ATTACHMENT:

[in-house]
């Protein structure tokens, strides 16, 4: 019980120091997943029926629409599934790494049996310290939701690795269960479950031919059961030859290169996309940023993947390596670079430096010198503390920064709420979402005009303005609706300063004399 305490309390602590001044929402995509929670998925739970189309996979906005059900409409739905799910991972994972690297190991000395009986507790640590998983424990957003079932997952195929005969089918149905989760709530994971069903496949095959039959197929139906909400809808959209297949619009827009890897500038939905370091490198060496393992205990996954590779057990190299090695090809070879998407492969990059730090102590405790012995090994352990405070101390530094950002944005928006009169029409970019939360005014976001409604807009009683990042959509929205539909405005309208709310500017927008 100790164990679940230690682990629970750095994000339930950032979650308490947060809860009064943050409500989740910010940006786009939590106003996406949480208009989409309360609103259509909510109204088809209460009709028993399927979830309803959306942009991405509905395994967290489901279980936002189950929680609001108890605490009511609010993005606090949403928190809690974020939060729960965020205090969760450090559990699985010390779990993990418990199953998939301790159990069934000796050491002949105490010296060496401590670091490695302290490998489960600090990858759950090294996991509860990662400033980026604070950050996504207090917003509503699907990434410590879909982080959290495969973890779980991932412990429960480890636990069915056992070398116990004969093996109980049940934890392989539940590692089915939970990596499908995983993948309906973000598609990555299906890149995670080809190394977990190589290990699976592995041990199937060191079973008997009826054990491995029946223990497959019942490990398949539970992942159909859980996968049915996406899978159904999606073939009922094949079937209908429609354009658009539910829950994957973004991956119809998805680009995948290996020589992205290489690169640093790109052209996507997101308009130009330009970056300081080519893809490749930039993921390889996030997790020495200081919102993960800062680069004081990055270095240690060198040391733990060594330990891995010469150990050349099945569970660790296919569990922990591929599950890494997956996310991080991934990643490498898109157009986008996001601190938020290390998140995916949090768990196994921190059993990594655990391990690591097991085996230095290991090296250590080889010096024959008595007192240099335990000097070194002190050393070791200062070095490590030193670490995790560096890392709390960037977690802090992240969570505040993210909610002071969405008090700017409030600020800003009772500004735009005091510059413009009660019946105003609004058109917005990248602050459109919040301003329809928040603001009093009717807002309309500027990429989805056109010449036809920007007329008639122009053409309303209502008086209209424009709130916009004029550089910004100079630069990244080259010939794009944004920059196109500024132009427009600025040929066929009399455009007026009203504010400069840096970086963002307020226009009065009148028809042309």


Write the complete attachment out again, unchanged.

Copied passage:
[in-house]
């Protein structure tokens, strides 16, 4: 019980120091997943029926629409599934790494049996310290939701690795269960479950031919059961030859290169996309940023993947390596670079430096010198503390920064709420979402005009303005609706300063004399 305490309390602590001044929402995509929670998925739970189309996979906005059900409409739905799910991972994972690297190991000395009986507790640590998983424990957003079932997952195929005969089918149905989760709530994971069903496949095959039959197929139906909400809808959209297949619009827009890897500038939905370091490198060496393992205990996954590779057990190299090695090809070879998407492969990059730090102590405790012995090994352990405070101390530094950002944005928006009169029409970019939360005014976001409604807009009683990042959509929205539909405005309208709310500017927008 100790164990679940230690682990629970750095994000339930950032979650308490947060809860009064943050409500989740910010940006786009939590106003996406949480208009989409309360609103259509909510109204088809209460009709028993399927979830309803959306942009991405509905395994967290489901279980936002189950929680609001108890605490009511609010993005606090949403928190809690974020939060729960965020205090969760450090559990699985010390779990993990418990199953998939301790159990069934000796050491002949105490010296060496401590670091490695302290490998489960600090990858759950090294996991509860990662400033980026604070950050996504207090917003509503699907990434410590879909982080959290495969973890779980991932412990429960480890636990069915056992070398116990004969093996109980049940934890392989539940590692089915939970990596499908995983993948309906973000598609990555299906890149995670080809190394977990190589290990699976592995041990199937060191079973008997009826054990491995029946223990497959019942490990398949539970992942159909859980996968049915996406899978159904999606073939009922094949079937209908429609354009658009539910829950994957973004991956119809998805680009995948290996020589992205290489690169640093790109052209996507997101308009130009330009970056300081080519893809490749930039993921390889996030997790020495200081919102993960800062680069004081990055270095240690060198040391733990060594330990891995010469150990050349099945569970660790296919569990922990591929599950890494997956996310991080991934990643490498898109157009986008996001601190938020290390998140995916949090768990196994921190059993990594655990391990690591097991085996230095290991090296250590080889010096024959008595007192240099335990000097070194002190050393070791200062070095490590030193670490995790560096890392709390960037977690802090992240969570505040993210909610002071969405008090700017409030600020800003009772500004735009005091510059413009009660019946105003609004058109917005990248602050459109919040301003329809928040603001009093009717807002309309500027990429989805056109010449036809920007007329008639122009053409309303209502008086209209424009709130916009004029550089910004100079630069990244080259010939794009944004920059196109500024132009427009600025040929066929009399455009007026009203504010400069840096970086963002307020226009009065009148028809042309």